In a New York Times article published on April 2, Steven Greenhouse looked at the legality and implications of unpaid internships throughout the country. Especially in this less-than-stellar economic season, unpaid internships have been attractive alternatives for employers. Apparently, Stanford University is no exception to this trend.
Lance Choy, director of the Career Development Center (CDC) is quoted in Greenhouse’s article as saying that the number of unpaid internships at Stanford has tripled in the past two years.
“Let me make a clarification,” said Choy. “It’s employers who are doing most of the hiring for unpaid internships, and some of them are illegal. Stanford may hire some, but the majority of positions are with independent employers. As to why employers are hiring unpaid interns – your guess is probably as good as mine. Cost savings? Lack of awareness of labor laws? The recession?”
In accordance with the Department of Labor’s Fair Labor Standard’s Act, Stanford University – technically a non-profit organization – is legally permitted to accept assistance from volunteers. As such, Stanford University breaks no law by increasing the number of unpaid internships, as it has been doing over the past years. However, independent organizations or companies affiliated with Stanford, depending on their for-profit or non-profit status, may or may not be legally permitted to offer unpaid internships.
Of course, salary or stipend amount is an important factor for why students work or intern. But just how much?
For a lot of students, finances are important and working for no monetary compensation is not an option. “I receive financial aid for three quarters every year”—said one senior— “and I need to break even [to compensate for summer housing] during the summers.”
The same student remarked that during the year, she works as a tutor for the Center for Teaching and Learning (CTL). She says her financial package creates an incentive for her to choose a meaningful job like tutoring for the CTL over more lucrative options: “I tutor because I want to give back. Actually, I don’t even know how much I make [as a tutor]!”
Maria del Carmen Barrios ’13 says that she has paid for her own education ever since high school in her home country of Mexico. Because she has always been very responsible with her own expenses, Barrios does not underestimate the value of good pay.
Barrios, who works with the Stanford Drama Department, says that while Stanford University’s starting salary of $11.80/hour is a definite plus – it’s much better than the 16 pesos, or $2.50, average starting wage in Mexico – the personal benefits matter just as much. According to Barrios, working at the drama department offers considerable academic benefits and valuable work experience. “Employers make the position expectations very clear and we are treated well,” says Barrios.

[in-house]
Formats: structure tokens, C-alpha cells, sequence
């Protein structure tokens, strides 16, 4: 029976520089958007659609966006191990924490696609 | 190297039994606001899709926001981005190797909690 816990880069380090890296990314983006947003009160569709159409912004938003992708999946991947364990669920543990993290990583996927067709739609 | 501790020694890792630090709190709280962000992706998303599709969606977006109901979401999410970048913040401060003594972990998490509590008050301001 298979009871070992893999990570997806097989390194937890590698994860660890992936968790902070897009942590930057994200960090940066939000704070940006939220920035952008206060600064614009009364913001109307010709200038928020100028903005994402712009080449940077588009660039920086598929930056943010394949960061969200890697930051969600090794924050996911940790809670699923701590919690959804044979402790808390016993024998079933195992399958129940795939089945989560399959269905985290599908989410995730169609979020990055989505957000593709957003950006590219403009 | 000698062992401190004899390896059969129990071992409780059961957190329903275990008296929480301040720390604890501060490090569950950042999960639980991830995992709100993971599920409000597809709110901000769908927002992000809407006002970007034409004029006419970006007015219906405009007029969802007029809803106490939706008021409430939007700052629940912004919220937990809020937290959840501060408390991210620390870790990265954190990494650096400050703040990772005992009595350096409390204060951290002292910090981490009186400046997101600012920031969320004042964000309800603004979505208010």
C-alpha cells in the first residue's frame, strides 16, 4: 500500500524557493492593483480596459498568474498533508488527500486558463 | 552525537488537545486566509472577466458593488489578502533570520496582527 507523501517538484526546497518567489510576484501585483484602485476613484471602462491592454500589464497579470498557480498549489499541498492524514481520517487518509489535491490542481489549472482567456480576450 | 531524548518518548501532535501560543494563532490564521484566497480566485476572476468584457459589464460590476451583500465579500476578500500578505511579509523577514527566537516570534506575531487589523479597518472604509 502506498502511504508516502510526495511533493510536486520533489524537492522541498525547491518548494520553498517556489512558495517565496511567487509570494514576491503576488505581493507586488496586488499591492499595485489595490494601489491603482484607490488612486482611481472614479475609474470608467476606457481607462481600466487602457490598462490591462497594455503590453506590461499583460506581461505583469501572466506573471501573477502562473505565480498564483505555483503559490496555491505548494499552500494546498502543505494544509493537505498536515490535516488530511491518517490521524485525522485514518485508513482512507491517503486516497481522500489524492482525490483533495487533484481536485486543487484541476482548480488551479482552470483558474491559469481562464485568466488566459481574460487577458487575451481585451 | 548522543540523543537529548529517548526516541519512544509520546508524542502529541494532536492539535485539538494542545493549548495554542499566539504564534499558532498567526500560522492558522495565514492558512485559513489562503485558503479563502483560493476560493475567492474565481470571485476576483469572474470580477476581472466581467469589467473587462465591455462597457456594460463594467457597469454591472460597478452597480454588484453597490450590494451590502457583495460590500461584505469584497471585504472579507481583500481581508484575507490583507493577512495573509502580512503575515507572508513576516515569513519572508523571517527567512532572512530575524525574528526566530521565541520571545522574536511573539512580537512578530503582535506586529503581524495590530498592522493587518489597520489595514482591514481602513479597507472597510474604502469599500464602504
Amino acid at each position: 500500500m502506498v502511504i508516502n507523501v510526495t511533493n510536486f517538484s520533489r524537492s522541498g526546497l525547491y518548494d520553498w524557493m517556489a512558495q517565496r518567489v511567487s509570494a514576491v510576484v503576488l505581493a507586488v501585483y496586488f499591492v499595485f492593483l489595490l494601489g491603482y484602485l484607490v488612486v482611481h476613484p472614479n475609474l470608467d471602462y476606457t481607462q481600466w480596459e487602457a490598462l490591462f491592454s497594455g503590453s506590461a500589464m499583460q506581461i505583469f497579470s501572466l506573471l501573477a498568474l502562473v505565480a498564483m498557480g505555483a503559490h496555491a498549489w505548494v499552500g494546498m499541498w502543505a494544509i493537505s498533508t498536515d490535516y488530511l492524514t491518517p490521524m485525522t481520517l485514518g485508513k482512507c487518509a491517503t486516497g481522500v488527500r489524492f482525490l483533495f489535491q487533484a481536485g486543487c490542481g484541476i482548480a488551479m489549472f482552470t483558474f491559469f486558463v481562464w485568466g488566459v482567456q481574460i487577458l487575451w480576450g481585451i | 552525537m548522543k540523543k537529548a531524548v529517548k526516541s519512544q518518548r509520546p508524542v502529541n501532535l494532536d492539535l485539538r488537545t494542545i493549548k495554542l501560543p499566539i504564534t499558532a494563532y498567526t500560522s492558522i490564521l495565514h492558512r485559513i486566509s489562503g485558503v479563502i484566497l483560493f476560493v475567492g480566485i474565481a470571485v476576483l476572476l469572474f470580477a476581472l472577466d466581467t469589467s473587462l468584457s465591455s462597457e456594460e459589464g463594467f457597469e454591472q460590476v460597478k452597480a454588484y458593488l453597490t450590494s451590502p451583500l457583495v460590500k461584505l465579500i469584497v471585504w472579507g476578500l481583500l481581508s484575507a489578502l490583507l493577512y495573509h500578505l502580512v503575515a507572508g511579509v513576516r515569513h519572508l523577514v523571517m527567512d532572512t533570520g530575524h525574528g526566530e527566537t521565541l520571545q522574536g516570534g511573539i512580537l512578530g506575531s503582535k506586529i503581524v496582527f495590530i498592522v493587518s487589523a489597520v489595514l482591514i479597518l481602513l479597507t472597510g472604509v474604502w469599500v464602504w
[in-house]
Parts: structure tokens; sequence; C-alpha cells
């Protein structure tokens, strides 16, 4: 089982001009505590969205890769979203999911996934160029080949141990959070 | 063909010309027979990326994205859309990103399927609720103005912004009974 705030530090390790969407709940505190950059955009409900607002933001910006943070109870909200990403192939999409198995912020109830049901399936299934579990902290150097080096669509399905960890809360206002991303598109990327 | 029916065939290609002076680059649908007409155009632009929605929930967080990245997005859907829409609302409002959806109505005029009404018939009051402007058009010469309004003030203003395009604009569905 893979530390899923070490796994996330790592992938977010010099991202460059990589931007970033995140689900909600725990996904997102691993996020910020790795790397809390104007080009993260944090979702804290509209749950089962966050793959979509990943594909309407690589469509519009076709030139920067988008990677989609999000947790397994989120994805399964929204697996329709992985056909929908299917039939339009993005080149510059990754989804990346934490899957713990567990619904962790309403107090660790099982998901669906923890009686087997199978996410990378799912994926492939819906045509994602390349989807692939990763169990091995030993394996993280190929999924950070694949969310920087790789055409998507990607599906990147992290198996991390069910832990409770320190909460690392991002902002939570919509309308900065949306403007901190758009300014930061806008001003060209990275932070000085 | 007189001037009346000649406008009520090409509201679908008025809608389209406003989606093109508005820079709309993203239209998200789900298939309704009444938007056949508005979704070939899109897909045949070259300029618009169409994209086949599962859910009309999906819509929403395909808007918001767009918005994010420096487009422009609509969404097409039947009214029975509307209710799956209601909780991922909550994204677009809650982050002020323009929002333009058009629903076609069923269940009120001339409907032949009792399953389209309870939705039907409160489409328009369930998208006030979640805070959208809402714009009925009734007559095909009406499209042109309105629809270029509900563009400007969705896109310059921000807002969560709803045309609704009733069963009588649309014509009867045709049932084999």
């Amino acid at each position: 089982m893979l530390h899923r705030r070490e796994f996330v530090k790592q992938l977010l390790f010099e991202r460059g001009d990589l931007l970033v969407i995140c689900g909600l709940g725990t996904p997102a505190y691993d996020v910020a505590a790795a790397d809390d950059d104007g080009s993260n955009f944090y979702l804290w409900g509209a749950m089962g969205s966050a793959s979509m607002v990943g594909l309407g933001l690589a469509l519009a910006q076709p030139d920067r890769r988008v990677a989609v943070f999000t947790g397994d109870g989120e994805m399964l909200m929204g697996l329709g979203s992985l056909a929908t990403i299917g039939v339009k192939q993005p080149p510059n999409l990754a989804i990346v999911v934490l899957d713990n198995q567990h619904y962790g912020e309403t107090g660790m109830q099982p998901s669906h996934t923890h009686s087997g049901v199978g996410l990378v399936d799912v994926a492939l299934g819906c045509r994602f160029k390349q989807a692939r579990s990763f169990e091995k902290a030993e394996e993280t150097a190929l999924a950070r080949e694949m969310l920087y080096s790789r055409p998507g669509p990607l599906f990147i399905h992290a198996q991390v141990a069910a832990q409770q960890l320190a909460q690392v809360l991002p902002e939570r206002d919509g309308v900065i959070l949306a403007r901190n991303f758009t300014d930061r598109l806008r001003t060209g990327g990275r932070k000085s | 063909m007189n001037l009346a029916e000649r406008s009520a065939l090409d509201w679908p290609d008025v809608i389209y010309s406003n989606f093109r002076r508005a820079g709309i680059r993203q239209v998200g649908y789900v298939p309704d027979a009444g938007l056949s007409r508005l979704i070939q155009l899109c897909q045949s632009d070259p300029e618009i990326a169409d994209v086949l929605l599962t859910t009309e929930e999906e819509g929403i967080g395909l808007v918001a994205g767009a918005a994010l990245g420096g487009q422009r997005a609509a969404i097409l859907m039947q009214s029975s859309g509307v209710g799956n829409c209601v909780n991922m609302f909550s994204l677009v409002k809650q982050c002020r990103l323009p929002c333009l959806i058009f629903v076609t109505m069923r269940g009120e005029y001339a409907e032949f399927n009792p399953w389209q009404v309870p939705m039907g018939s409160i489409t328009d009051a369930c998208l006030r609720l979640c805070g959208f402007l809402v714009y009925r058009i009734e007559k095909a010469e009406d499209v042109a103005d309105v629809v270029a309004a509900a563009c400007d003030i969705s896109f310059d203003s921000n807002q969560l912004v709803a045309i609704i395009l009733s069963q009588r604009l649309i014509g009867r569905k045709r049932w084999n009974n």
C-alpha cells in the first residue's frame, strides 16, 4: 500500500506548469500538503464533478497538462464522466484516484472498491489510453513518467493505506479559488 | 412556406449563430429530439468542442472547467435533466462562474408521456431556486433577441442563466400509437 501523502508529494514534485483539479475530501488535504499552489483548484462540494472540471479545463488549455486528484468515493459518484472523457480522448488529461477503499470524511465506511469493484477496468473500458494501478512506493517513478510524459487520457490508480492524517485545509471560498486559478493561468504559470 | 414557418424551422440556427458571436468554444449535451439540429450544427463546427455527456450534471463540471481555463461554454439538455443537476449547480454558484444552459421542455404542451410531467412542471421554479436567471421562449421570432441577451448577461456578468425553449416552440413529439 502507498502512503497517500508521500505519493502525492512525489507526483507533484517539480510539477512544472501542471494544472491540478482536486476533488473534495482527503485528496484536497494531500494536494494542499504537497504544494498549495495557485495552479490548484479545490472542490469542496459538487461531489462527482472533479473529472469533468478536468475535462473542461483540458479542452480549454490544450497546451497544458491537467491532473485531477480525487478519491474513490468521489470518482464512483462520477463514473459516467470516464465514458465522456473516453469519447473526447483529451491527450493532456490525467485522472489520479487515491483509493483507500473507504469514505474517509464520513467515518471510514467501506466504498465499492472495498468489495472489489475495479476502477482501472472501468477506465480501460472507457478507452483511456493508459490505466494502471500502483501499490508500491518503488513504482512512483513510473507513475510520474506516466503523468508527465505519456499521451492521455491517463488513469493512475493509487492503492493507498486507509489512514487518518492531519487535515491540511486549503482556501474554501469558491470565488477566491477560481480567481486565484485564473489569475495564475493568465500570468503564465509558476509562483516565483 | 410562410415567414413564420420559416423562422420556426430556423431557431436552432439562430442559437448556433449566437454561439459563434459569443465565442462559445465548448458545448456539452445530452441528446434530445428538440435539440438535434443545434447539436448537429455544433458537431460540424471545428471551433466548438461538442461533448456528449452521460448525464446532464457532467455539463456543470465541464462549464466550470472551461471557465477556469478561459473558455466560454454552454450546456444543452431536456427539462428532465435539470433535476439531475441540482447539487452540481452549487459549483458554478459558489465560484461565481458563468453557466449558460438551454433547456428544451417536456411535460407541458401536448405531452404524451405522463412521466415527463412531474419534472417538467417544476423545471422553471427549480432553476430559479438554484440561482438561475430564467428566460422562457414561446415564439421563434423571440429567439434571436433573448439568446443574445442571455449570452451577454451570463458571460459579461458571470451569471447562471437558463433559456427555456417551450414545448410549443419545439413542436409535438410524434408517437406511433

Why would students work for free? Perhaps certain work opportunities offer valuable experience and networking that are rewards in and of themselves. CDC Director Choy surmises that students would work for free in order to enjoy “the experience, professional development, skill development, contacts, or references.”
One sophomore student, who is works as a section leader for the Computer Science department, agrees. “I don’t work for the money.” Rather, she is attracted to the job because of the academic benefit of teaching, the work experience (which is always nice for one’s resume), and the fact that section leading helps to secure employment in the future. “Oftentimes, employers from businesses in computer science were once section leaders themselves. They know the program,” she concluded.
A soon-to-be junior who intends to major in Symbolic Systems says that while she intends to partake in a paid research project at Stanford this summer, she would have accepted the research position had it been unpaid. “As a recently decided SymSys major, my career path has become much more open,” she said. This summer research will be important for her in her process of narrowing down to the specific branch of SymSys she will ultimately pursue. For her, salary size was not the deciding factor.
This fact – that many students are willing to work for no monetary compensation as long as other benefits exist – seems to indicate that students take work opportunities based on a wide range of criteria; money is important, but personal growth, academic experience, and networking are equally attractive in most cases.
Christopher O’Brien ’12 agrees. “Finances are important,” contends O’Brien, who plans to take a paid research position with the Stanford Physics Department. Yet, he realizes that all of the aforementioned benefits mean just as much. Experience, connections, resume, and academic benefit are all important as well, and many students will see past the salary when judging the value of potential internships and employment offers.